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charlotteduckett | 16:35 Wed 01st May 2019 | Science
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You have a cup of tea (250 mL) that is 375 K which is too hot to drink. It needs to be cooled to 350 K before you can drink it. How much thermal energy has to be transferred from the tea to the surroundings to cool the tea?

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First off, at 375K you are being overcharged for your tea.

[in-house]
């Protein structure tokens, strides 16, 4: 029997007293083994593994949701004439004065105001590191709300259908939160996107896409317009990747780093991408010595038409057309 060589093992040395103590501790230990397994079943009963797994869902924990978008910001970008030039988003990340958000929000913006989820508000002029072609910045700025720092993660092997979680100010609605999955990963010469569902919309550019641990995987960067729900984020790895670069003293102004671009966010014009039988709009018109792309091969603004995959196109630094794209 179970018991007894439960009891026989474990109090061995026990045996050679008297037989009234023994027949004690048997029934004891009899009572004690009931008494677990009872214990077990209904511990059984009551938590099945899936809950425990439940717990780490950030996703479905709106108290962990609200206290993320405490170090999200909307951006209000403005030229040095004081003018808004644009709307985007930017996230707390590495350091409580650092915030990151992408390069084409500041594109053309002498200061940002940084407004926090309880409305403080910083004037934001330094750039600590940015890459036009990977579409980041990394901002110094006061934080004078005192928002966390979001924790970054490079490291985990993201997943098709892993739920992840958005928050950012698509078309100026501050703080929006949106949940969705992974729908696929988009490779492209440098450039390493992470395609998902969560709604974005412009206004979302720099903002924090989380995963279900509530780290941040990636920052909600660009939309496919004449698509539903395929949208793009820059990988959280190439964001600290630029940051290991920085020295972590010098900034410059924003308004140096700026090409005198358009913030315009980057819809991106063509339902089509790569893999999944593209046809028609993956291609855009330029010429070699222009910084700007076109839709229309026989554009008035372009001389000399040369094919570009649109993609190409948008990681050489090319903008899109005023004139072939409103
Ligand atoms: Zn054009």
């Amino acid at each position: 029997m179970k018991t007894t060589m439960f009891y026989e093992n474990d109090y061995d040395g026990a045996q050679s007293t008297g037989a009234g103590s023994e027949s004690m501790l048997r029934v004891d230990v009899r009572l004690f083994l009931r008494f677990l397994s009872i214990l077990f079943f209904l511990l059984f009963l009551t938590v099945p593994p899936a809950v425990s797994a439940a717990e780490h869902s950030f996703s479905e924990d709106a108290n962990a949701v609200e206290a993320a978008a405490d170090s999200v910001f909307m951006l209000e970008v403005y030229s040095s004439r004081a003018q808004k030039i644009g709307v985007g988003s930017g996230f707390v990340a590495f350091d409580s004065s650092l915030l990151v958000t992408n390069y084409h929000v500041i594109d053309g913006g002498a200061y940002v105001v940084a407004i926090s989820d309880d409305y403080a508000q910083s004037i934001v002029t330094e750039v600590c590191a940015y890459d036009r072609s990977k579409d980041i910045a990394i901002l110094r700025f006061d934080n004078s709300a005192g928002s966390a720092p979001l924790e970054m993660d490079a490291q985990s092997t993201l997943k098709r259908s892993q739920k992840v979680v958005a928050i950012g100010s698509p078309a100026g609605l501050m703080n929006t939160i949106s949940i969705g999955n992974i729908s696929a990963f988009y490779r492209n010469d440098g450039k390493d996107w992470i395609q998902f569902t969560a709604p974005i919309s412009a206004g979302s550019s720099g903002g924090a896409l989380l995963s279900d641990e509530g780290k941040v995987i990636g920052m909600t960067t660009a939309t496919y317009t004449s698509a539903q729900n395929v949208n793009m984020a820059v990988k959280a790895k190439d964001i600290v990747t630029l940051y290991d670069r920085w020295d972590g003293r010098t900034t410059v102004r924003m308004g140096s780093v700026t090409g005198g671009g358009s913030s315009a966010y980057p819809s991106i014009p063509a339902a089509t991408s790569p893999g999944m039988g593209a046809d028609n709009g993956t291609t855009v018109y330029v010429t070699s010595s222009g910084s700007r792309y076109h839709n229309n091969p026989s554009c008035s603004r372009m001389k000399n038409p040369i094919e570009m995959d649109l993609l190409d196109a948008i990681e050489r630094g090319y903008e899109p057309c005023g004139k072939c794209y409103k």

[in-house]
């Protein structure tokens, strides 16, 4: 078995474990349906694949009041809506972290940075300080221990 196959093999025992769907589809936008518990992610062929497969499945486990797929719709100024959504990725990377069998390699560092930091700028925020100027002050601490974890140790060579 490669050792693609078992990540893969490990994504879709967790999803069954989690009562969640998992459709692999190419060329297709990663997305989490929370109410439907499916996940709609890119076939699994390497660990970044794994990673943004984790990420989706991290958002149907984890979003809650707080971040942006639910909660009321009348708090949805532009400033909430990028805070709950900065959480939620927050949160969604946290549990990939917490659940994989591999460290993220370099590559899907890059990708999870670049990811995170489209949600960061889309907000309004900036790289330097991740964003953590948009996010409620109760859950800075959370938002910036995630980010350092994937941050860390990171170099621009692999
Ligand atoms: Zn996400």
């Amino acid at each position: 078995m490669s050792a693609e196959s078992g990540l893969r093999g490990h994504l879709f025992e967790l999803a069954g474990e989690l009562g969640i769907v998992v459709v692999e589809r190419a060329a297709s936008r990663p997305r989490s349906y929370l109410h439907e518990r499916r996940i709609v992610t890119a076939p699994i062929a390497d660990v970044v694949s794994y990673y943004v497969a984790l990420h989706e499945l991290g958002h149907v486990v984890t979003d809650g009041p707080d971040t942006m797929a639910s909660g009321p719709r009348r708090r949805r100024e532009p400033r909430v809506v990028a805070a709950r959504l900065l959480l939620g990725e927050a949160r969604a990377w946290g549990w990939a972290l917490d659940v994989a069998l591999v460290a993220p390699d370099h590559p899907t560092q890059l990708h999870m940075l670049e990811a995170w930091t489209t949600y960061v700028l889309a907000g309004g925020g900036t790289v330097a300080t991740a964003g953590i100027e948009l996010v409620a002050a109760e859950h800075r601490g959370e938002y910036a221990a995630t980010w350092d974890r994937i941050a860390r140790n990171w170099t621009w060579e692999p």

Clearly you need to lose 25 degrees Kelvin from a quarter of a litre, or 100K from a litre. At 9.88 litres per second squared, this is 97.61 litres/Kelvin per second, or 17.57 kilolitres Kelvin in three minutes, the time I leave my tea to cool down.

Assuming standard temperature and pressure, and a reasonable sized mug (not one of those Sports Direct ones), and with a conversion rate of x9/5 + 32 (Celsius to Fahrenheit) and then multiplied by Fletcher's Constant, you will need to shed 63.6 kJ of thermal energy.

Or you could add milk or cold water much quicker.

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